They carried on a curious intermittent conversation which flicked on and off like the beams of a lighthouse suddenly nipped into silence by the approach of a Party uniform or the proximity of a telescreen then taken up again minutes later in the middle of a sentence then abruptly cut short as they parted at the agreed spot then continued almost without introduction on the following day.
Our favourite amusement during that winter was tobogganing. In places the shore of the lake rises abruptly from the water's edge. Down these steep slopes we used to coast. We would get on our toboggan, a boy would give us a shove, and off we went! Plunging through drifts, leaping hollows, swooping down upon the lake, we would shoot across its gleaming surface to the opposite bank. What joy! What exhilarating madness! For one wild, glad moment we snapped the chain that binds us to earth, and joining hands with the winds we felt ourselves divine!
Tell me, now, fairy as you are, - can't you give me a charm, or a philter, or something of that sort, to make me a handsome man?"It would be past the power of magic, sir;" and, in thought, I added,"a loving eye is all the charm needed: to such you are handsome enough; or rather, your sternness has a power beyond beauty." Mr. Rochester had sometimes read my unspoken thoughts with an acumen to me incomprehensible: in the presnt instance he took no notice of my abrupt vocal response; but he smiled at me with a certain smile he had of his own, and which he used but on rare occasions. He seemed to think too good for common purpose: it was the real sunshine of feeling-he shed it over me now.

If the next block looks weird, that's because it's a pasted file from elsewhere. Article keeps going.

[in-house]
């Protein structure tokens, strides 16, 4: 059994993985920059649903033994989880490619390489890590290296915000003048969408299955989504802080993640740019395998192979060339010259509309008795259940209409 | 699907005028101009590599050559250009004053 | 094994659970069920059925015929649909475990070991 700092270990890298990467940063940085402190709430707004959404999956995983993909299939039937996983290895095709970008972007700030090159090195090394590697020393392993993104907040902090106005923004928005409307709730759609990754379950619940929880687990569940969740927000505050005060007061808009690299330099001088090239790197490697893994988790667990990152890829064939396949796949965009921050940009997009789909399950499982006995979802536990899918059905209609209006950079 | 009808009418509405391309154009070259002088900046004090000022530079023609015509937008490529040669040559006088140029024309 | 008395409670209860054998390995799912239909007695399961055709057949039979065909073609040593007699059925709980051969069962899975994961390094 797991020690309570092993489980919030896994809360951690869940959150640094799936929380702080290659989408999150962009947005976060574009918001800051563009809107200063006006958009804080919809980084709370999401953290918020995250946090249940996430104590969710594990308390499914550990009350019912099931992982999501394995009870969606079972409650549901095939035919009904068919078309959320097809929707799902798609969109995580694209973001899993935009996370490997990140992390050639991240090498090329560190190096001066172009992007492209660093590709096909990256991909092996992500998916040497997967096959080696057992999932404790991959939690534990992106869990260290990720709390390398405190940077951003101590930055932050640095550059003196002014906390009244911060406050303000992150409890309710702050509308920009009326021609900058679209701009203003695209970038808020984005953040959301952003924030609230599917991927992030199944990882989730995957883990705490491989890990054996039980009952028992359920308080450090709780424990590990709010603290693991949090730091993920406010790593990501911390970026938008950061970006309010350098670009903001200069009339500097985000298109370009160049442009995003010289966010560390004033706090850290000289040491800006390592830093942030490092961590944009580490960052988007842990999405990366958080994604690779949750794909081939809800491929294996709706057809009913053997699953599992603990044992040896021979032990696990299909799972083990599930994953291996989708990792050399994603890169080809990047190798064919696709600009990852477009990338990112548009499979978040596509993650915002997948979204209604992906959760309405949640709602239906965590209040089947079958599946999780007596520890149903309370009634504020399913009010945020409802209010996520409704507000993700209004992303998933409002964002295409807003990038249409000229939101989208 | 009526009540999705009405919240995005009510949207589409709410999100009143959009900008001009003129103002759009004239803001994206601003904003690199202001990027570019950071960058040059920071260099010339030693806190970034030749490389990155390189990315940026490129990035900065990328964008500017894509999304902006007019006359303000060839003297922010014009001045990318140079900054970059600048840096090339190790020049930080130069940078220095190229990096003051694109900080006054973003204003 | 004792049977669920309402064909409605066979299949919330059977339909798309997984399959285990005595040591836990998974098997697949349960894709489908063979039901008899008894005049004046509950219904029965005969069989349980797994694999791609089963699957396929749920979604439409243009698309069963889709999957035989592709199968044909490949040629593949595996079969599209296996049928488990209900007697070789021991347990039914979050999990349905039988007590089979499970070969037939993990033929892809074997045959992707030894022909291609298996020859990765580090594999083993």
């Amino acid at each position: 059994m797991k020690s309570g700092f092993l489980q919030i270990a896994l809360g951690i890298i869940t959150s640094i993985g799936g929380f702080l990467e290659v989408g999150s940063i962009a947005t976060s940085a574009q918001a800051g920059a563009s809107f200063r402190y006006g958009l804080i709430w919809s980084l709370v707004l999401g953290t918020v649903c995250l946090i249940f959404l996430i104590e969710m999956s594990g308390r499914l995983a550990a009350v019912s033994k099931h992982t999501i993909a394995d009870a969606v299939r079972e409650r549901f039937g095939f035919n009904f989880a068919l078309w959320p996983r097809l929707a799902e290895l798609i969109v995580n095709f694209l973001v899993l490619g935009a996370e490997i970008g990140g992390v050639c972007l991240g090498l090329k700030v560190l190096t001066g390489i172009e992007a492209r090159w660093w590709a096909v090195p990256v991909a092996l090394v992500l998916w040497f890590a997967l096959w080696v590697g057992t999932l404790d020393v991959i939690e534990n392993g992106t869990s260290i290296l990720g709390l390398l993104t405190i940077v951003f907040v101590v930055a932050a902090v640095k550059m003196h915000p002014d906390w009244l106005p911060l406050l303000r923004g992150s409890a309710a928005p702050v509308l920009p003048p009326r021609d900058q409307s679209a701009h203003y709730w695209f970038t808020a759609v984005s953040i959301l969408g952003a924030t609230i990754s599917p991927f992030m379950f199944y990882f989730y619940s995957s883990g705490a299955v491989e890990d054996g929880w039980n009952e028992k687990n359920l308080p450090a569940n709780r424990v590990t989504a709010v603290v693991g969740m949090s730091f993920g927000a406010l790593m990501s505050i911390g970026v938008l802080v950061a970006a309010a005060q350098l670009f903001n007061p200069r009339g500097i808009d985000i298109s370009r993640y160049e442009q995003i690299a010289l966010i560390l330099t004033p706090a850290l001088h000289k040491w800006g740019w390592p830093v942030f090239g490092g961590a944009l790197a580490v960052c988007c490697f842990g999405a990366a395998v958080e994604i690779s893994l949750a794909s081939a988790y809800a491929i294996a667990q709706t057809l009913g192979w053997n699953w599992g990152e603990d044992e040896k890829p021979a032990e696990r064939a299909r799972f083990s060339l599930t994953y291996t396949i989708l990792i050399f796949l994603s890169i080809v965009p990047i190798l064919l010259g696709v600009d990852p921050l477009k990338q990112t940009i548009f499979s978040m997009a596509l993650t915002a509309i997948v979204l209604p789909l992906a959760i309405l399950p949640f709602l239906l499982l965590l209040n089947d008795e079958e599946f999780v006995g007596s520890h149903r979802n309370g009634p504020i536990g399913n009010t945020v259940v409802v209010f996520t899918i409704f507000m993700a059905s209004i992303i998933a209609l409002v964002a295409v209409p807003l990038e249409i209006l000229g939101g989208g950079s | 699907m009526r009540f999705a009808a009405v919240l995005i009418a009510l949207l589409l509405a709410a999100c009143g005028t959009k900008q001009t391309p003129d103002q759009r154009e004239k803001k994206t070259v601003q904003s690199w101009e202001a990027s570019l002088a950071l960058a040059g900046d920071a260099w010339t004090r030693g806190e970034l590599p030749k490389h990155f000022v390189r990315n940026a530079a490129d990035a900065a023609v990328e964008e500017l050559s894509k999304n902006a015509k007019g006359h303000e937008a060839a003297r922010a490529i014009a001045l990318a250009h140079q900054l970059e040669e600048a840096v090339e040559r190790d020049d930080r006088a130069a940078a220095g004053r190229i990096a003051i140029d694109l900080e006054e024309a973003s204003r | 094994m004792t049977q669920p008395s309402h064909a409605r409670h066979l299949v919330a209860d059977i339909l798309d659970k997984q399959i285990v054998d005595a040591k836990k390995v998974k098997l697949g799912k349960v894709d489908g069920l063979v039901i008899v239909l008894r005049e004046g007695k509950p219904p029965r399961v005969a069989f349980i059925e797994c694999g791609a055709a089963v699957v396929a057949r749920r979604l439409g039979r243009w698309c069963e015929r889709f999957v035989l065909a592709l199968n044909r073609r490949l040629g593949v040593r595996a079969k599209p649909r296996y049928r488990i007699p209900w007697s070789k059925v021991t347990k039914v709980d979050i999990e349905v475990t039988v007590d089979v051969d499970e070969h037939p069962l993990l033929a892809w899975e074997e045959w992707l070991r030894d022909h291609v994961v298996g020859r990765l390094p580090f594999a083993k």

...in real life I always seem to have a hard time winding up a conversation or asking somebody to leave, and sometimes the moment becomes so delicate and fraught with social complexity that I'll get overwhelmed trying to sort out all the different possible ways of saying it and all the different implications of each option and will just sort of blank out and do it totally straight -- 'I want to terminate the conversation and not have you be in my apartment anymore' -- which evidently makes me look either as if I'm very rude and abrupt or as if I'm semi-autistic and have no sense of how to wind up a conversation gracefully...I've actually lost friends this way.
Every moment in your life is a turning and every one a choosing. Somewhere you made a choice. All followed to this. The accounting is scrupulous. The shape is drawn. No line can be erased. I had no belief in your ability to move a coin to your bidding. How could you? A person's path through the world seldom changes and even more seldom will it change abruptly. And the shape of your path was visible from the beginning.
We are, on earth, two distinct races. Those who have need of others, whom others amuse, engage soothe, whom solitude harasses, pains, stupefies, like the movement of a terrible glacier or the traversing of the desert; and those, on the contrary, whom others weary, tire, bore, silently torture, whom isolation calms and bathes in the repose of independency, and plunges into the humors of their own thoughts. In fine, there is here a normal, physical phenomenon. Some are constituted to live a life outside of themselves, others, to live a life within themselves. As for me, my exterior associations are abruptly and painfully short-lived, and, as they reach their limits, I experience in my whole body and in my whole intelligence an intolerable uneasiness.
Orlando was unaccountably disappointed. She had thought ofliterature all these years (her seclusion, her rank, her sex must beher excuse) as something wild as the wind, hot as fire, swift aslightning; something errant, incalculable, abrupt, and behold, literature was an elderly gentleman in a grey suit talking aboutduchesses.
But I affirm that you are: so much depressed that a few more words would bring tears to your eyes-indeed, they are there now, shining and swimming; and a bead has slipped from the lash and fallen on the flag. If I had time, and was not in mortal dread of some prating prig of a servant passing, I would know what all this means. Well, to-night I excuse you; but understand that so long as my visitors stay, I expect you to appear in the drawing-room every evening; it is my wish; don't neglect it. Now go, and send Sophie for Adele. Good-night, my -' He stopped, bit his lip, and abruptly left me.